QUESTION: Can I go to a different topic unless anyone else wants to continue with Burma?
MR PATEL: Go ahead.
QUESTION: Brazil. Bolsonaro, I understand —
MR PATEL: Yeah.
QUESTION: I’m guessing you’re probably not going to say much about this, but Bolsonaro has – through his lawyer has applied for an extension of six months staying in the United States. I know visa records are usually confidential, but —
MR PATEL: They indeed are.
QUESTION: — but there is a precedent – I mean, even just recently the Secretary put sanctions on – visa restrictions on people from Nigeria for election interference. Is there any concern that Bolsonaro having political activities here could be of concern to the United States, especially in light of what happened in Brazil?
MR PATEL: I appreciate your question, Shaun, but, again, as you so note, visa records are confidential, so I’m just not unfortunately able to get into this.
QUESTION: Staying with Brazil?
MR PATEL: Said, go ahead.
QUESTION: Yeah, and I want to switch topic, go to the Palestinian issue.
MR PATEL: Sure.
QUESTION: On the Secretary’s trip – now, Secretary Blinken reiterated while he was there that the U.S. policy seeks to ensure equal measures to freedom and prosperity for both Israelis and Palestinians – among many other things that he said, but he also said that. My question is, what is the U.S. plan to effectuate such a goal?
MR PATEL: Well, Said, let me say a couple of things. President Biden has been clear that Israelis and Palestinians equally deserve equal measures of freedom, dignity, justice and prosperity. And the negotiated two-state solution is the only way to achieve a lasting peace. The President and the Secretary have also been very clear that the U.S. understands the opportunity for negotiations is not necessarily ripe. And we are currently focused on de-escalating the current tensions, improving the daily lives of Palestinians, and creating the necessary conditions for future negotiations. You saw the Secretary speak to a great deal of this over the course of this trip.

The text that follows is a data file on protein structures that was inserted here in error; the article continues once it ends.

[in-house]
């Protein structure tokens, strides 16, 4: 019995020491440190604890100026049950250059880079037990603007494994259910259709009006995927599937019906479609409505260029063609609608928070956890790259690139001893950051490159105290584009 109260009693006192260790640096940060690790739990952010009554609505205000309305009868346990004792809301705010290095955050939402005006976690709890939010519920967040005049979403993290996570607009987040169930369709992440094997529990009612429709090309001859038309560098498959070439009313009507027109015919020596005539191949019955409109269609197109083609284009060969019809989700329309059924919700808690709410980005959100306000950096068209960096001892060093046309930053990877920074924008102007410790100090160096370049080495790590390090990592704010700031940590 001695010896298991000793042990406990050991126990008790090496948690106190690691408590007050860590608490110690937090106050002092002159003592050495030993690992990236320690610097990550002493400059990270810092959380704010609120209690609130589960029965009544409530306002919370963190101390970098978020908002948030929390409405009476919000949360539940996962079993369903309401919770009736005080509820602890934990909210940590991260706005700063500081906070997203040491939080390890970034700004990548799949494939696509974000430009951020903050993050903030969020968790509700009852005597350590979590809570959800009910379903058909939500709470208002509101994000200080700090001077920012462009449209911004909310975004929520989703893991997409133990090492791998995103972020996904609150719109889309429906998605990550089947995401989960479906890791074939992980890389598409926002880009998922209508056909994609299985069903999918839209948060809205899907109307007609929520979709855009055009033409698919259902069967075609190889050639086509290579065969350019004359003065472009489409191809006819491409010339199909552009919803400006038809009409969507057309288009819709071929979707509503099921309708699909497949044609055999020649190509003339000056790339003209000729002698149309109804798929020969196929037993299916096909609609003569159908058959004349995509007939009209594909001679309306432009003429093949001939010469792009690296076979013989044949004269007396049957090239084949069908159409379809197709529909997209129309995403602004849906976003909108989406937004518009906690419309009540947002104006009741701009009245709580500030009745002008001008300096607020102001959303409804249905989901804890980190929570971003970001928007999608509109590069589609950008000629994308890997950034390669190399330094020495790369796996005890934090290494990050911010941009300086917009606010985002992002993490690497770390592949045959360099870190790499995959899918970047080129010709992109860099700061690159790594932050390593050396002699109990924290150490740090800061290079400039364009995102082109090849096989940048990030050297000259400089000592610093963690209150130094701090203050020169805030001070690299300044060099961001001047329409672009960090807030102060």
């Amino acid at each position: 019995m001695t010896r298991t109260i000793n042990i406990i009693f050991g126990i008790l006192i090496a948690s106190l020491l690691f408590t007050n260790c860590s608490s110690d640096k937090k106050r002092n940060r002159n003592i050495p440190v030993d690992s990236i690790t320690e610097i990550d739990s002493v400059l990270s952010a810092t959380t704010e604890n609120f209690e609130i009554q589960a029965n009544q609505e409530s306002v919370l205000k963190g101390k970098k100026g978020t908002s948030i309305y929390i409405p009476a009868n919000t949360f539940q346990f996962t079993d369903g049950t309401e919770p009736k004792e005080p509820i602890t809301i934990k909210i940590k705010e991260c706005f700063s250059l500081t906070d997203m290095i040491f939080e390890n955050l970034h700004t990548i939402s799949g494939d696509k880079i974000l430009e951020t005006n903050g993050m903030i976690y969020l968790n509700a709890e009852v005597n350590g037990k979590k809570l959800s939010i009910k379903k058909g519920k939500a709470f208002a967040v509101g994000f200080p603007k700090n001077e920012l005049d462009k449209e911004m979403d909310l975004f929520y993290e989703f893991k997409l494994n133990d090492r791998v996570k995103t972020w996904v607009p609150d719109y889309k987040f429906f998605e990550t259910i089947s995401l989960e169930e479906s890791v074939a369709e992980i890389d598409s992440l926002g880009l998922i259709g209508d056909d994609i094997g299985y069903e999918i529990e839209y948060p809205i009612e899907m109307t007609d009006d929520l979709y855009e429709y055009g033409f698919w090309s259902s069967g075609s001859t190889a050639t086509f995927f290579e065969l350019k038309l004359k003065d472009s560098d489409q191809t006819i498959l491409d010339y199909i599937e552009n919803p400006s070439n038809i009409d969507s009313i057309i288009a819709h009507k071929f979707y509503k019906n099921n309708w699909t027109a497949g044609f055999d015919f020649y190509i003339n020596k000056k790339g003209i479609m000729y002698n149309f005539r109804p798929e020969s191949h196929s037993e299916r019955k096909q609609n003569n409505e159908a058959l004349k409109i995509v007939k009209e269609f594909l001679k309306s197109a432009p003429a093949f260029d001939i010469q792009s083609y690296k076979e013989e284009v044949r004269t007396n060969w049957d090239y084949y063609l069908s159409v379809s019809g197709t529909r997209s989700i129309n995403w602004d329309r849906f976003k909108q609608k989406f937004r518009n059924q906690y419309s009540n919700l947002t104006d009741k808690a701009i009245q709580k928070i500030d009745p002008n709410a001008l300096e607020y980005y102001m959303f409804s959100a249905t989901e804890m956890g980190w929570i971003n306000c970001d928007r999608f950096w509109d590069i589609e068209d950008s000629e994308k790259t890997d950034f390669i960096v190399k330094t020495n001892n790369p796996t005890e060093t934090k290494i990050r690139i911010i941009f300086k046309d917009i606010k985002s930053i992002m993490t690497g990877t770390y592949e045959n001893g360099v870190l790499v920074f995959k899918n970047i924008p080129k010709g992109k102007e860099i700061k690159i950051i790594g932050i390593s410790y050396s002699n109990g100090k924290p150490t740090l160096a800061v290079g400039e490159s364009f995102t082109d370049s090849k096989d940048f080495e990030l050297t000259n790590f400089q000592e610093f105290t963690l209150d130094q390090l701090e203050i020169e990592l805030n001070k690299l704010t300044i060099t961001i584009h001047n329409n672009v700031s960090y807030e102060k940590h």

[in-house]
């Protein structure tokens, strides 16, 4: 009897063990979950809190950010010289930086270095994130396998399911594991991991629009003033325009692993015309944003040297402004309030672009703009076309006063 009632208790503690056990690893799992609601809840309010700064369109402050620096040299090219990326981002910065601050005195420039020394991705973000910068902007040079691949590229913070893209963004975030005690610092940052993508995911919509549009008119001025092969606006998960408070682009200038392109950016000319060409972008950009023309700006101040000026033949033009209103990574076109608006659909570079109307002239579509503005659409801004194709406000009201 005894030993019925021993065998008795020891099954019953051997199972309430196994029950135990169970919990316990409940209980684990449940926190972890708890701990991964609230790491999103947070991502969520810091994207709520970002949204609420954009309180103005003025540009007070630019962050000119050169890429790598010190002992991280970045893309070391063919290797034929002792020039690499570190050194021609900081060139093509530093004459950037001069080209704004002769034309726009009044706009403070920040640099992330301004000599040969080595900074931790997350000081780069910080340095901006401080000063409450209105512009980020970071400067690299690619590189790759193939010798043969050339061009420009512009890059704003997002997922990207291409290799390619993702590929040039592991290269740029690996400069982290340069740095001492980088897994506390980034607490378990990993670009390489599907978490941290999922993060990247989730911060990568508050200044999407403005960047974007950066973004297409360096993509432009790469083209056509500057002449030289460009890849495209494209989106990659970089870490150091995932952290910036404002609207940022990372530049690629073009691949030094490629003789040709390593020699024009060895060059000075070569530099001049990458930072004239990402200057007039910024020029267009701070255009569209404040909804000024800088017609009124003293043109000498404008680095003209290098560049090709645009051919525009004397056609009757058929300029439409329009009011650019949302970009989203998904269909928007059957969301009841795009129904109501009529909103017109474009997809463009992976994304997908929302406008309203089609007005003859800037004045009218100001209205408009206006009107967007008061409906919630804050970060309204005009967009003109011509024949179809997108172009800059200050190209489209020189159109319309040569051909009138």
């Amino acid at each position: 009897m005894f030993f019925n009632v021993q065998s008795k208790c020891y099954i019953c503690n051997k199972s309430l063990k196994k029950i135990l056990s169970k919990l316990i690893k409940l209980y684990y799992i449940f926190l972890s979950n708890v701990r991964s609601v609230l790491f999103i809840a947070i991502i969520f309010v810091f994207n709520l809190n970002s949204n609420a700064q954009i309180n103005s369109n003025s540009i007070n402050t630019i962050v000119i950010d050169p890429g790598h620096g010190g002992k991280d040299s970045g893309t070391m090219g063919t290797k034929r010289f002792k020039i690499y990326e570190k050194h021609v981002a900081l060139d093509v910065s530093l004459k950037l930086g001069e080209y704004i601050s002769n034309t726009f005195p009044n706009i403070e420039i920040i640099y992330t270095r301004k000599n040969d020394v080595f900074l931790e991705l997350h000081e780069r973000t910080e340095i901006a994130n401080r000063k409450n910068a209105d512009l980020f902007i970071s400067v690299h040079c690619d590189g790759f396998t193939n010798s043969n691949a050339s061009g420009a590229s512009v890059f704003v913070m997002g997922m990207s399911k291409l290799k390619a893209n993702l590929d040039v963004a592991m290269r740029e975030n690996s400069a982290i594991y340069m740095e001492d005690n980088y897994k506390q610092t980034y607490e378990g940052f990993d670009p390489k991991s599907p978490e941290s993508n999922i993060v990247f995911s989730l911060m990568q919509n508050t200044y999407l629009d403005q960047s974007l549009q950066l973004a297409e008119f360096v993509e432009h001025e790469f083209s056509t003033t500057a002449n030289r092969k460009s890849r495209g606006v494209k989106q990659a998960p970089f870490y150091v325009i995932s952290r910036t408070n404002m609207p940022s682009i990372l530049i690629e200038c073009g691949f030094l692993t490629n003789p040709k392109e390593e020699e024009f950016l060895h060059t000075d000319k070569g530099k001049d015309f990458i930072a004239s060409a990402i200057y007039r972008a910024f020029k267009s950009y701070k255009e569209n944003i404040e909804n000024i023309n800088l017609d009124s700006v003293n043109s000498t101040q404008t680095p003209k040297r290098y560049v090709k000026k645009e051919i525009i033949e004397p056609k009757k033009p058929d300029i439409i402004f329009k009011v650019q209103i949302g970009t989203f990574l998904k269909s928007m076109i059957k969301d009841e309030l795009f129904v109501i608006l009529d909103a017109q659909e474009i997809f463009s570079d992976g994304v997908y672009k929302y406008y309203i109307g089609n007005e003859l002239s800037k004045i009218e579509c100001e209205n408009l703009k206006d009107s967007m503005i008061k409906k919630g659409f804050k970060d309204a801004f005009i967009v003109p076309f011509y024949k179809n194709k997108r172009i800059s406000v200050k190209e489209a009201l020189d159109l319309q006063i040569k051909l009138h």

We also believe that it is also among the parties themselves to effectuate this goal and to move this goal forward, and you saw the Secretary speak to that on his travels as well.
QUESTION: I understand, but I mean, this is like – the President himself said last summer this is not in the foreseeable future or it’s far away, the state. In the interim, I mean, what should be certain application of these measures of equality? For instance, should the Israelis reduce their checkpoints? Should they allow more people to move about the West Bank? Should they stop their raids into the camps and so on? Should they stop seizing land for settlements and so on? I mean, these are things that are the kind of measures one would take in the preparation or the process to achieve such a goal.
MR PATEL: Said, over the course of the Secretary’s travel he made clear that the United States will continue to oppose unilateral steps that worsen tensions and undercut efforts to advance a negotiated two-state solution, including but not limited to settlement expansion, legalization of illegal outposts, a move towards annexation of the West Bank, disruption of the historic status quos on Jerusalem’s holy sites, demolitions and evictions, and incitement of violence. We continue to oppose those things that we think, like I said, will not advance a negotiated two‑state solution.
QUESTION: And lastly —
MR PATEL: Sure.
QUESTION: — I just wanted to ask about Gaza. OCHA said that the situation in Gaza is unlivable. I mean the – the blockade that has gone on now for 16 years makes life in Gaza – despite efforts by Egypt and others and so on to alleviate the suffering, the suffering is increasing tenfold and eightfold and so on. You have any comment on that? Should – has the time come to lift that siege?
MR PATEL: Said, we are committed to working with the UN and other international partners to provide humanitarian assistance and other international support in a manner that benefits the Palestinians but does not benefit Hamas. And while meeting with President Abbas over the course of this trip, Secretary Blinken announced $50 million in U.S. funding towards UNRWA. This is in addition to 344 million the U.S. provided to UNRWA in 2022, which supports the provision of health care, emergency relief to hundreds of thousands of vulnerable Palestinian children and families. And we also call, of course, on donors to contribute as well.
In addition to the $940 million in assistance we’ve provided the Palestinian people to date, we’re finding innovative ways to spur greater and more inclusive economic growth in the West Bank and Gaza. This means supporting small businesses and entrepreneurs, expanding access to 4G, increasing the supply of renewable and reliable energy. And we also reaffirmed our commitment to bolstering independent media with Palestinian civil society leaders. Working with Congress, we intend to make up to $2 million available to support journalists in the region, including Palestinians.